The origin of Texas's name is from the word taysha. Due to its size and geologic features such as the Balcones Fault, Texas contains diverse landscapes common to both the U. S. Southern and Southwestern regions. Although Texas is popularly associated with the U. S. southwestern deserts, less than 10% of Texas's land area is desert. Most of the population centers are in areas of former prairies, grasslands and the coastline. Traveling from east to west, one can observe terrain that ranges from coastal swamps and piney woods, to rolling plains and rugged hills, the desert and mountains of the Big Bend; the term "six flags over Texas" refers to several nations. Spain was the first European country to claim the area of Texas. France held a short-lived colony. Mexico controlled the territory until 1836 when Texas won its independence, becoming an independent Republic. In 1845, Texas joined the union as the 28th state; the state's annexation set off a chain of events that led to the Mexican–American War in 1846.
A slave state before the American Civil War, Texas declared its secession from the U. S. in early 1861, joined the Confederate States of America on March 2nd of the same year. After the Civil War and the restoration of its representation in the federal government, Texas entered a long period of economic stagnation. Four major industries shaped the Texas economy prior to World War II: cattle and bison, cotton and oil. Before and after the U. S. Civil War the cattle industry, which Texas came to dominate, was a major economic driver for the state, thus creating the traditional image of the Texas cowboy. In the 19th century cotton and lumber grew to be major industries as the cattle industry became less lucrative, it was though, the discovery of major petroleum deposits that initiated an economic boom which became the driving force behind the economy for much of the 20th century. With strong investments in universities, Texas developed a diversified economy and high tech industry in the mid-20th century.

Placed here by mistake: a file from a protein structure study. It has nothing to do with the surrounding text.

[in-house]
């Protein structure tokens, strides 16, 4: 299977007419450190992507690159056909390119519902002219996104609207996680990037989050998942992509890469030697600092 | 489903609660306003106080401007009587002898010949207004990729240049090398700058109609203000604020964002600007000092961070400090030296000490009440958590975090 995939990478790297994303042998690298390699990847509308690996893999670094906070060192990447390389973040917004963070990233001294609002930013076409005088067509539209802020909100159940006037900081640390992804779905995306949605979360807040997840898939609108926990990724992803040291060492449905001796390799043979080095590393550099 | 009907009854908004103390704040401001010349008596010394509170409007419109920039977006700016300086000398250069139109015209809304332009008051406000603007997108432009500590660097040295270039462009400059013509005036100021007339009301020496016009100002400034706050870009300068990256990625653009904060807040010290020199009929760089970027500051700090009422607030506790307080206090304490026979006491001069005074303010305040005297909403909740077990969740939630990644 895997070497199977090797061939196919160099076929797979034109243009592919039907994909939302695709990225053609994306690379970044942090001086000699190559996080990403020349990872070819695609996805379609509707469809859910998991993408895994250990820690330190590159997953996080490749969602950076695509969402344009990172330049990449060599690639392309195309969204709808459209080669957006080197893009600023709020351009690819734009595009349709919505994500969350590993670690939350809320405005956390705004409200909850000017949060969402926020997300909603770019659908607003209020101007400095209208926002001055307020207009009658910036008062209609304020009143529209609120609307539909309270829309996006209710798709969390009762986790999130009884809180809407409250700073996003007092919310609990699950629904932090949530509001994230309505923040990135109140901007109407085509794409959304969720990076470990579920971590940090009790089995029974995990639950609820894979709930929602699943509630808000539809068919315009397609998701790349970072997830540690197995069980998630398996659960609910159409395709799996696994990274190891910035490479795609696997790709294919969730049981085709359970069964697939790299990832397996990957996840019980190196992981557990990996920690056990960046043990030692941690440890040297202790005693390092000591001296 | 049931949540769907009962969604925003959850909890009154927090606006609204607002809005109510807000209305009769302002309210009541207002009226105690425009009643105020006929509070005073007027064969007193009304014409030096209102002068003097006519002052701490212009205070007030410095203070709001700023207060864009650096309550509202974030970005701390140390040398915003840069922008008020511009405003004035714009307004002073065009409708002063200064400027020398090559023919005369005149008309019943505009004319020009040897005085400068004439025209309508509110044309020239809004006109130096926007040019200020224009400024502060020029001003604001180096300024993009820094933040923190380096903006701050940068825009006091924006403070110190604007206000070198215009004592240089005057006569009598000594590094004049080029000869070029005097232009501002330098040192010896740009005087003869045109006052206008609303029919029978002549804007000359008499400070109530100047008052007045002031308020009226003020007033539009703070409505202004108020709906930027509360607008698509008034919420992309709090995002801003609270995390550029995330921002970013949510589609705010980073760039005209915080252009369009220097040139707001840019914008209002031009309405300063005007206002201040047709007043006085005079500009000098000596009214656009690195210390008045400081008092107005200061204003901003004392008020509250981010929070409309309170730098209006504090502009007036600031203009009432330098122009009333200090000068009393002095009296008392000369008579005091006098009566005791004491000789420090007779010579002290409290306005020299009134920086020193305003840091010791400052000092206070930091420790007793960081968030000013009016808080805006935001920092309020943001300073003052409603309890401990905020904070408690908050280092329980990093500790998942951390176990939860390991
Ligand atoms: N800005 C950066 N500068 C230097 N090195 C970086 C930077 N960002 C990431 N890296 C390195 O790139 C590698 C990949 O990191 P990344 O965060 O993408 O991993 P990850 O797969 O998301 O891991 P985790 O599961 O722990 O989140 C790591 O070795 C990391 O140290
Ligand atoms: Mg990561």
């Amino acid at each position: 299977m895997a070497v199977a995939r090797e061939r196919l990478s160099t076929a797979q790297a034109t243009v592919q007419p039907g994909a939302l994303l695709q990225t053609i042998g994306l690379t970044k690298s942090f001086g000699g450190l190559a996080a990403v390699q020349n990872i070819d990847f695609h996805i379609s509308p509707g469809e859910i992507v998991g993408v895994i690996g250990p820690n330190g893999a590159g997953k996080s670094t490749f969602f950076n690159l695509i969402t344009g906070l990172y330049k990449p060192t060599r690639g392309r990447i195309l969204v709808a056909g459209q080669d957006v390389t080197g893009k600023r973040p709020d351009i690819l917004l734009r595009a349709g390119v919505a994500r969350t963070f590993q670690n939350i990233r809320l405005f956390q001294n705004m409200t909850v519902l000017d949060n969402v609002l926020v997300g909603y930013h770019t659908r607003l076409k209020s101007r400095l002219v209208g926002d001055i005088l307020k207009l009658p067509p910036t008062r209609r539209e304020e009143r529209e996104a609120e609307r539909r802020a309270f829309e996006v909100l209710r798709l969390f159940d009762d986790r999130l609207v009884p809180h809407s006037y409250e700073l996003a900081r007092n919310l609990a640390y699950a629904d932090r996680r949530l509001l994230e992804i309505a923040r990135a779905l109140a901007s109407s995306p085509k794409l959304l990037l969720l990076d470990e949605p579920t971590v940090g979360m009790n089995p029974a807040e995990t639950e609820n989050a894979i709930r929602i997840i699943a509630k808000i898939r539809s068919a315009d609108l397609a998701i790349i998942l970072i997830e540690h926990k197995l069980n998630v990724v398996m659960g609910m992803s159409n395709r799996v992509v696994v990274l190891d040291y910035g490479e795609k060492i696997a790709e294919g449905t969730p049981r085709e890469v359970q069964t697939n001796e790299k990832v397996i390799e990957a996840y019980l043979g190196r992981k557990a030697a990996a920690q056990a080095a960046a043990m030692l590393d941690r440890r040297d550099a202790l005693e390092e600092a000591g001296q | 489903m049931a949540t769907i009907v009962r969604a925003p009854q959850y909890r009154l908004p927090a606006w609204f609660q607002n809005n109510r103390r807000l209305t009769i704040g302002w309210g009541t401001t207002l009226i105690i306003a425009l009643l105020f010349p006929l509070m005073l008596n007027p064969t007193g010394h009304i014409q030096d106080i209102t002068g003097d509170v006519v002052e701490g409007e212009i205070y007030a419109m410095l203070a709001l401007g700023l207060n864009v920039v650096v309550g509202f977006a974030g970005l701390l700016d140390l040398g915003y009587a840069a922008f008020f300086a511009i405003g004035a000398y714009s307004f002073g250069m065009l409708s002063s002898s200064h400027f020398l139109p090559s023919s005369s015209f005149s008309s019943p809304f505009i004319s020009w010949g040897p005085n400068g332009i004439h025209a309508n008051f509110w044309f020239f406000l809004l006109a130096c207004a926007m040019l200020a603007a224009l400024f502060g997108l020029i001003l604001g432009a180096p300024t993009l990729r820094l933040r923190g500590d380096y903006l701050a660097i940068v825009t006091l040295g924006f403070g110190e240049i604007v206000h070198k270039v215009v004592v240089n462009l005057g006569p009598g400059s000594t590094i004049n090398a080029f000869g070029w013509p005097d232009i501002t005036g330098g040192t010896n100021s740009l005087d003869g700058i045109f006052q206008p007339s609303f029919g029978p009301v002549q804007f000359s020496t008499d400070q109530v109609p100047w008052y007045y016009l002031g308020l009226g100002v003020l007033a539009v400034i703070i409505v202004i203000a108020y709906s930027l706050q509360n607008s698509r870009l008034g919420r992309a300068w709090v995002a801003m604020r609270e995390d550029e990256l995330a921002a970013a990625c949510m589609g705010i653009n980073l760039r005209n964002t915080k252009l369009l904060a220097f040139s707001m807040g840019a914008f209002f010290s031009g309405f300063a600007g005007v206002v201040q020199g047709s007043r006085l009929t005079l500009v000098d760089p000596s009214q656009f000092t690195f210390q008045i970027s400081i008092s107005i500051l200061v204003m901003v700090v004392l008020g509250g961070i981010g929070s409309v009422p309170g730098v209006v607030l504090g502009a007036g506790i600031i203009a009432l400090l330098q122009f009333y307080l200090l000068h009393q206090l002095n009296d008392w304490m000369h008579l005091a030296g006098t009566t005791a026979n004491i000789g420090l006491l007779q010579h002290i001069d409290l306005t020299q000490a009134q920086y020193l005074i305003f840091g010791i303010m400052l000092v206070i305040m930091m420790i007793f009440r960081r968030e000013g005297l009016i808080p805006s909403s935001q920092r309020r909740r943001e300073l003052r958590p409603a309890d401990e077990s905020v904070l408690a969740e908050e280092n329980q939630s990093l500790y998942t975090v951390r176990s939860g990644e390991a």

As of 2015, it is second on the list of the most Fortune 500 companies with 54. With a growing base of industry, the state leads in many industries, including agriculture, energy and electronics, biomedical sciences. Texas has led the U. S. in state export revenue since 2002, has the second-highest gross state product. If Texas were a sovereign state, it would be the 10th largest economy in the world; the name Texas, based on the Caddo word táyshaʼ "friend", was applied, in the spelling Tejas or Texas, by the Spanish to the Caddo themselves the Hasinai Confederacy, the final -s representing the Spanish plural. The Mission San Francisco de los Tejas was completed near the Hasinai village of Nabedaches in May 1690, in what is now Houston County, East Texas. During Spanish colonial rule, in the 18th century, the area was known as Nuevo Reino de Filipinas "New Kingdom of the Philippines", or as provincia de los Tejas "province of the Tejas" also provincia de Texas, "province of Texas", it was incorporated as provincia de Texas into the Mexican Empire in 1821, declared a republic in 1836.
The Royal Spanish Academy recognizes both spellings and Texas, as Spanish-language forms of the name of the U. S. State of Texas; the English pronunciation with /ks/ is unetymological, based in the value of the letter x in historical Spanish orthography. Alternative etymologies of the name advanced in the late 19th century connected the Spanish teja "rooftile", the plural tejas being used to designate indigenous Pueblo settlements. A 1760s map by Jacques-Nicolas Bellin shows a village named Teijas on Trinity River, close to the site of modern Crockett. Texas is the second-largest U. S. state, with an area of 268,820 square miles. Though 10% larger than France and twice as large as Germany or Japan, it ranks only 27th worldwide amongst country subdivisions by size. If it were an independent country, Texas would be the 40th largest behind Zambia. Texas is in the south central part of the United States of America. Three of its borders are defined by rivers; the Rio Grande forms a natural border with the Mexican states of Chihuahua, Nuevo León, Tamaulipas to the south.
The Red River forms a natural border with Arkansas to the north. The Sabine River forms a natural border with Louisiana to the east; the Texas Panhandle has an eastern border with Oklahoma at 100° W, a northern border with Oklahoma at 36°30' N and a western